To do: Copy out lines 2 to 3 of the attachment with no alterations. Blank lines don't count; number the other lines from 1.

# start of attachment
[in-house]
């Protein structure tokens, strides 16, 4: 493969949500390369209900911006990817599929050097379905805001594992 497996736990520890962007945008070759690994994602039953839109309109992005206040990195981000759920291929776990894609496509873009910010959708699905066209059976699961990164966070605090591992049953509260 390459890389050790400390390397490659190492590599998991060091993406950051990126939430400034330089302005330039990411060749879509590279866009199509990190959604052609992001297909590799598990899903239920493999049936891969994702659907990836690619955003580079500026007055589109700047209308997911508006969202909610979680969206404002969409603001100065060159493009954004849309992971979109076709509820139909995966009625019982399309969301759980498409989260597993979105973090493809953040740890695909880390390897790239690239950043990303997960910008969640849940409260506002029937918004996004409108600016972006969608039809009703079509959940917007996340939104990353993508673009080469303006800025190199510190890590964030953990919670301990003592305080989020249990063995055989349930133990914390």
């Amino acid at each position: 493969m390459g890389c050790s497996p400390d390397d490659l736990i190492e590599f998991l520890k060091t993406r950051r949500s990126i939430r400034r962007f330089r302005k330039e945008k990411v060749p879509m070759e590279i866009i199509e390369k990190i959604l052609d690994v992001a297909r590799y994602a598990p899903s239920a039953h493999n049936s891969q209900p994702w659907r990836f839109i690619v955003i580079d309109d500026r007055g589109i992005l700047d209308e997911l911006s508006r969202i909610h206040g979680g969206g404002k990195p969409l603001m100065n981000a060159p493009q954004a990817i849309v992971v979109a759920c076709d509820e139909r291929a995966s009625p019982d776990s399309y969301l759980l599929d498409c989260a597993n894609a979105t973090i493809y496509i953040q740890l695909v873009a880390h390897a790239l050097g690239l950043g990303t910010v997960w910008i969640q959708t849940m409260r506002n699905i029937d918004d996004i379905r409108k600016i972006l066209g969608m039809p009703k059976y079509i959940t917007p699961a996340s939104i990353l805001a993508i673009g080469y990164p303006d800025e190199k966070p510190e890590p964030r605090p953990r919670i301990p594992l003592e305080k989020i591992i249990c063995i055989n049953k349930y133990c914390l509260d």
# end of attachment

């Protein structure tokens, strides 16, 4: 493969949500390369209900911006990817599929050097379905805001594992 497996736990520890962007945008070759690994994602039953839109309109992005206040990195981000759920291929776990894609496509873009910010959708699905066209059976699961990164966070605090591992049953509260 390459890389050790400390390397490659190492590599998991060091993406950051990126939430400034330089302005330039990411060749879509590279866009199509990190959604052609992001297909590799598990899903239920493999049936891969994702659907990836690619955003580079500026007055589109700047209308997911508006969202909610979680969206404002969409603001100065060159493009954004849309992971979109076709509820139909995966009625019982399309969301759980498409989260597993979105973090493809953040740890695909880390390897790239690239950043990303997960910008969640849940409260506002029937918004996004409108600016972006969608039809009703079509959940917007996340939104990353993508673009080469303006800025190199510190890590964030953990919670301990003592305080989020249990063995055989349930133990914390």
């Amino acid at each position: 493969m390459g890389c050790s497996p400390d390397d490659l736990i190492e590599f998991l520890k060091t993406r950051r949500s990126i939430r400034r962007f330089r302005k330039e945008k990411v060749p879509m070759e590279i866009i199509e390369k990190i959604l052609d690994v992001a297909r590799y994602a598990p899903s239920a039953h493999n049936s891969q209900p994702w659907r990836f839109i690619v955003i580079d309109d500026r007055g589109i992005l700047d209308e997911l911006s508006r969202i909610h206040g979680g969206g404002k990195p969409l603001m100065n981000a060159p493009q954004a990817i849309v992971v979109a759920c076709d509820e139909r291929a995966s009625p019982d776990s399309y969301l759980l599929d498409c989260a597993n894609a979105t973090i493809y496509i953040q740890l695909v873009a880390h390897a790239l050097g690239l950043g990303t910010v997960w910008i969640q959708t849940m409260r506002n699905i029937d918004d996004i379905r409108k600016i972006l066209g969608m039809p009703k059976y079509i959940t917007p699961a996340s939104i990353l805001a993508i673009g080469y990164p303006d800025e190199k966070p510190e890590p964030r605090p953990r919670i301990p594992l003592e305080k989020i591992i249990c063995i055989n049953k349930y133990c914390l509260d």